Your Dynamic Hosts of The Comics Alternative Podcast
Andy Kunka is Professor of English at the University of South Carolina Sumter, where he teaches courses in literature, film, and comics. Growing up first in Elizabeth, New Jersey, and later Colfax, North Dakota, Andy became immersed in comics from an early age. His first published work was a letter that appeared in Justice League of America 214 (May 1983), in which he complained that the annual JLA/JSA team-ups were using the same Justice Society members repeatedly. He then had about half a dozen other letters published in comics over the next year or so.
Though he received his PhD from Purdue University with a dissertation on First World War British Literature, he has since focused his scholarly work on comics. He believes that his 14-year-old self would high-five him so hard for figuring out a way to have a job where he gets to write about and talk about comics all of the time.
Derek Royal is a comics scholar and a professor at the University of Texas at Dallas in their School of Arts, Technology, and Emerging Communication. His writings on comic studies, American literature, and film topics have appeared in a variety of journals and book collections. Derek grew up in Charlotte, North Carolina, where he constantly visited 7-ll, Little General, local supermarkets, and other stores with spinner racks — Hey Kids, Comics! — to satisfy his hunger for comic books. His brush with “comics greatness” growing up came with a brief correspondence he once had with Charles Schulz, where he sent Schulz a drawing of a cartoon character he had created — Lummy the Dummy, a visual ripoff of Sad Sack — and Schulz kindly replied back that his efforts were worth pursuing. Although Derek never seriously developed his comic strip, he was nonetheless inspired by Schulz to become a comics fan into adulthood.
Although first enrolled in a multi-disciplinary studies graduate program at UNC-Greensboro, where the idea of pop cultural research appealed to him, Derek went on to receive his MA and PhD in English from Purdue University, which is where he met Andy. Since then, he has focused his teaching and scholarship on traditional literary works as well as comics studies. A sampling of his publications can be found on his website. In recent years he has maintained two different blogs, The Gallery of the Absurd (a repository of weird ads, labels, and signs) and Words Generally Only Spoil Things (a reading review blog that has now been replaced by his writings for The Comics Alternative), neither of which has really rocked the world or undermined the foundations of entrenched power.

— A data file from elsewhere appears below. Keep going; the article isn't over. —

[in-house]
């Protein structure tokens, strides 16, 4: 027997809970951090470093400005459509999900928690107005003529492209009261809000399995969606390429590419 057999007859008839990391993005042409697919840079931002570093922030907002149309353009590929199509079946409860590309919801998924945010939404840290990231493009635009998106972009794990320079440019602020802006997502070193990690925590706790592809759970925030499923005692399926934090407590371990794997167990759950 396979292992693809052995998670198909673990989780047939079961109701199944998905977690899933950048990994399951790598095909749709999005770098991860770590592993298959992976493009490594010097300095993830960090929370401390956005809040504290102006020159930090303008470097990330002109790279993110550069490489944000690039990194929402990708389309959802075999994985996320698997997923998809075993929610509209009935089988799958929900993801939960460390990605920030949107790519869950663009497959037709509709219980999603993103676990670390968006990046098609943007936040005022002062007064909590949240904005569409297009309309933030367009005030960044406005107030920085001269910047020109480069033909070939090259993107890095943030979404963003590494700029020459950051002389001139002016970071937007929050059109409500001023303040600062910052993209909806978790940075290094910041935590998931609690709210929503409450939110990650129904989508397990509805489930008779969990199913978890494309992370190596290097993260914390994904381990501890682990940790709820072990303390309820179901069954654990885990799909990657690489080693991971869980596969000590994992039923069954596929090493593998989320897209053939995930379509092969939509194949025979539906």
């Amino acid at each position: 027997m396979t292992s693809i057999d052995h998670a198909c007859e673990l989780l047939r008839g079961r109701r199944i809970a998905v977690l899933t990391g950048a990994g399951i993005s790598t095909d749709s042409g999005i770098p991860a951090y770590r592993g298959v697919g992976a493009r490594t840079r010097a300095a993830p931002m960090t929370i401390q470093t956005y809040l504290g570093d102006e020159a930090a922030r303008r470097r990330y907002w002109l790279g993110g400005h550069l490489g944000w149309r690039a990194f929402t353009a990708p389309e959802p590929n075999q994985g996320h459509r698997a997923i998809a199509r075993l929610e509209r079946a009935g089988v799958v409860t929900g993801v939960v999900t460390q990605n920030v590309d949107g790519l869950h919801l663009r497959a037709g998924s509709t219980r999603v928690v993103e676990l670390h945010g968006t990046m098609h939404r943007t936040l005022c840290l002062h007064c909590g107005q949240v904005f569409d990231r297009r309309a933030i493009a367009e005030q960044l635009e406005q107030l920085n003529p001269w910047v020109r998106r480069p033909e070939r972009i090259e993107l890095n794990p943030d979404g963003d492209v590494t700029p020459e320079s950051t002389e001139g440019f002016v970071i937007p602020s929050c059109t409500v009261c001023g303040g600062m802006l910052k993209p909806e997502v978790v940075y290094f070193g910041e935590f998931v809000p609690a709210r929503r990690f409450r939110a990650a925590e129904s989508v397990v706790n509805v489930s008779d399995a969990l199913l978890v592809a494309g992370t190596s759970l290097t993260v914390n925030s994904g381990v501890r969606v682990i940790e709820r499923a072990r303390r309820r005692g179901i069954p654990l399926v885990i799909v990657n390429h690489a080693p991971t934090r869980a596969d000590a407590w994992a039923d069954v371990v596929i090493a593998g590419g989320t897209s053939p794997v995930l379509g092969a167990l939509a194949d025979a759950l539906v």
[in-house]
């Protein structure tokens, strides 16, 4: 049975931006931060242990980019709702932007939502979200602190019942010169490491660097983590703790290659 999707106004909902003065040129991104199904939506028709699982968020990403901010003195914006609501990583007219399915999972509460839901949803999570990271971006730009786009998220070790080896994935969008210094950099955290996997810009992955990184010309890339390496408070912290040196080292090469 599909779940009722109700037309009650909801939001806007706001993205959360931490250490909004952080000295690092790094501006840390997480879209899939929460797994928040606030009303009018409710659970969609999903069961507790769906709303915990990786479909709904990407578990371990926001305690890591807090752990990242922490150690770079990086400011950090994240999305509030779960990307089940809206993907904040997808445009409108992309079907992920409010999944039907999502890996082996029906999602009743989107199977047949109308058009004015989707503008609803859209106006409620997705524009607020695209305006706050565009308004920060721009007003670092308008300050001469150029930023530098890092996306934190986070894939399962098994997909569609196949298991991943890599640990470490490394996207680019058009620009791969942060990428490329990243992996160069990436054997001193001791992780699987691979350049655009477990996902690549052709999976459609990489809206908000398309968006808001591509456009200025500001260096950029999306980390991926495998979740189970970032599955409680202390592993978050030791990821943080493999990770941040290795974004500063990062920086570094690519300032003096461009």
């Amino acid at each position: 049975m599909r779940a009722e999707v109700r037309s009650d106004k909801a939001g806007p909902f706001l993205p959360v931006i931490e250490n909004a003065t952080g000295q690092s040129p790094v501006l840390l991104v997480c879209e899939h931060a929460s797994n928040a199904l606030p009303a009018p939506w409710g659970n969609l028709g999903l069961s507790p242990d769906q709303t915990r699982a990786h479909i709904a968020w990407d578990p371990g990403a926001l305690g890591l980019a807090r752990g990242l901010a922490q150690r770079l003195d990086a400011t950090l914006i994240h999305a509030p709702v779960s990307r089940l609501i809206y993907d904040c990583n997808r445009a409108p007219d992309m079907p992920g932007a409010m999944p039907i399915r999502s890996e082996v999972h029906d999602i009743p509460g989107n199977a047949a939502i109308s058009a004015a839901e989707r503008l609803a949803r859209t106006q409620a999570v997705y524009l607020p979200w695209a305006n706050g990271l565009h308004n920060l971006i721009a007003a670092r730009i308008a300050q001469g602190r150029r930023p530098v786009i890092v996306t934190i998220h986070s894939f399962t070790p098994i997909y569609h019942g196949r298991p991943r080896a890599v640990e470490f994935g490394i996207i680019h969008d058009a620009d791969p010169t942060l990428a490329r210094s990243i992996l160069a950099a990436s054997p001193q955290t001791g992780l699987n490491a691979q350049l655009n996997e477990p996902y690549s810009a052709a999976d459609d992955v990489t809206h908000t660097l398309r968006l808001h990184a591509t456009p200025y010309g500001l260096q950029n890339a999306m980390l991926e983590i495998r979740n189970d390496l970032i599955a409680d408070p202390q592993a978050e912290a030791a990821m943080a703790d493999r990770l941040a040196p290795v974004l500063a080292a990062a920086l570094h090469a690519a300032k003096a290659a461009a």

And Assisting Andy and Derek on the Podcast are:
Gene Kannenberg, Jr. received a PhD from the University of Connecticut in 2002. His dissertation discusses the comics of Winsor McCay, Art Spiegelman, and Chris Ware. His Milwaukee childhood consisted in large measure of trips to comics spinner racks in places like the Rexall Pharmacy and Open Pantry market to pick up whatever (generally Marvel) comics he could afford each week — though the first comic book he ever owned wasn’t from Marvel.
Gene has given presentations about comics in Canada, Belgium, and across the USA. His writing about comic art has appeared in publications like The Comics Journal, The Chronicle of Higher Education, the International Journal of Comic Art, Hogan’s Alley, and various academic essay collections. He helped establish and was the first moderator of the Comics Scholars Discussion List. Formerly the Chair of the International Comic Art Festival (now Forum), he maintains the website ComicsResearch.org, the general book-review blog More-Than-One-Sentence-Reviews, and the self-explanatory Tumblr Reading, Drinking. And then there is Twitter. Gene’s book 500 Essential Graphic Novels was published by Collins Design in 2008.
Andy Wolverton is a librarian at the Severna Park Community Library, part of the Anne Arundel County Public Library system based in Annapolis, Maryland. Although he taught band for 15 years and received a Doctor of Musical Arts degree in conducting from The University of Southern Mississippi, most of his musical attention these days is focused on singing and playing guitar during library storytime programs.
A comics fan since childhood, Andy spends much time teaching parents that comics and graphic novels are not only fun for kids (and adults), but can also play an important part in helping turn reluctant readers into lifelong readers. You can visit his blog Journeys in Darkness and Light.
Shea Hennum doesn’t have a PhD (yet), but he is current enrolled at the undergraduate Literary Studies program at the University of Texas at Dallas. He’s been reading comics, in one form or another, for over a decade, and he spent several years working comic book retail.
Shea has published short fiction and poetry in over a dozen fanzines and digital magazines, and he currently serves as the lead writer about comics for This Is Infamous. His writing about comics and movies has also appeared at Paste, Loser-City, Bleeding Cool, and The Comics Alternative, and he’s contributed back matter to Shutter by Joe Keatinge and Leila Del Duca. He can be found at @sheahisself on Twitter and Tumblr.